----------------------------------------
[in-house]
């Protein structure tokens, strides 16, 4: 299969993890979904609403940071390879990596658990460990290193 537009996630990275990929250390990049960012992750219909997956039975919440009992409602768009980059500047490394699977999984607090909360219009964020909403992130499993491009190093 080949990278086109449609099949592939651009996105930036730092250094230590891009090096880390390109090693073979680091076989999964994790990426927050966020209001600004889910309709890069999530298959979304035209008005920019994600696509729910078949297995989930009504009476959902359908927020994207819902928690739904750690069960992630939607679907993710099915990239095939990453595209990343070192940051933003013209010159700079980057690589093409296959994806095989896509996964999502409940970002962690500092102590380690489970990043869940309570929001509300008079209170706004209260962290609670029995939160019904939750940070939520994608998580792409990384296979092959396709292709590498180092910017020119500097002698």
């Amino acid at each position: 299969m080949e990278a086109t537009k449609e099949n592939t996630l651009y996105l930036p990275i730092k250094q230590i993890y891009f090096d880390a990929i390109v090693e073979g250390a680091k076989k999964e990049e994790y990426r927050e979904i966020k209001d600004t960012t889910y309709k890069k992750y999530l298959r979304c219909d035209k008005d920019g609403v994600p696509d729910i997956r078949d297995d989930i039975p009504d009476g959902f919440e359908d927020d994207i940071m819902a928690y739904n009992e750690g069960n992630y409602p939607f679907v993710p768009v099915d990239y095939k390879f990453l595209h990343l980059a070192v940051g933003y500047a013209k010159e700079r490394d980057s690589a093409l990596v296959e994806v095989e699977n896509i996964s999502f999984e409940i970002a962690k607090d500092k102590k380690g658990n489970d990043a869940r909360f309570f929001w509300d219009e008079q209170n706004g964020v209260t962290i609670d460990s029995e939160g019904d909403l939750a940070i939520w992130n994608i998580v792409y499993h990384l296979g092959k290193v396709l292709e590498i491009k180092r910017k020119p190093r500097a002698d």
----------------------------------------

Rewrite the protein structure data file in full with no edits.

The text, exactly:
[in-house]
């Protein structure tokens, strides 16, 4: 299969993890979904609403940071390879990596658990460990290193 537009996630990275990929250390990049960012992750219909997956039975919440009992409602768009980059500047490394699977999984607090909360219009964020909403992130499993491009190093 080949990278086109449609099949592939651009996105930036730092250094230590891009090096880390390109090693073979680091076989999964994790990426927050966020209001600004889910309709890069999530298959979304035209008005920019994600696509729910078949297995989930009504009476959902359908927020994207819902928690739904750690069960992630939607679907993710099915990239095939990453595209990343070192940051933003013209010159700079980057690589093409296959994806095989896509996964999502409940970002962690500092102590380690489970990043869940309570929001509300008079209170706004209260962290609670029995939160019904939750940070939520994608998580792409990384296979092959396709292709590498180092910017020119500097002698």
């Amino acid at each position: 299969m080949e990278a086109t537009k449609e099949n592939t996630l651009y996105l930036p990275i730092k250094q230590i993890y891009f090096d880390a990929i390109v090693e073979g250390a680091k076989k999964e990049e994790y990426r927050e979904i966020k209001d600004t960012t889910y309709k890069k992750y999530l298959r979304c219909d035209k008005d920019g609403v994600p696509d729910i997956r078949d297995d989930i039975p009504d009476g959902f919440e359908d927020d994207i940071m819902a928690y739904n009992e750690g069960n992630y409602p939607f679907v993710p768009v099915d990239y095939k390879f990453l595209h990343l980059a070192v940051g933003y500047a013209k010159e700079r490394d980057s690589a093409l990596v296959e994806v095989e699977n896509i996964s999502f999984e409940i970002a962690k607090d500092k102590k380690g658990n489970d990043a869940r909360f309570f929001w509300d219009e008079q209170n706004g964020v209260t962290i609670d460990s029995e939160g019904d909403l939750a940070i939520w992130n994608i998580v792409y499993h990384l296979g092959k290193v396709l292709e590498i491009k180092r910017k020119p190093r500097a002698d």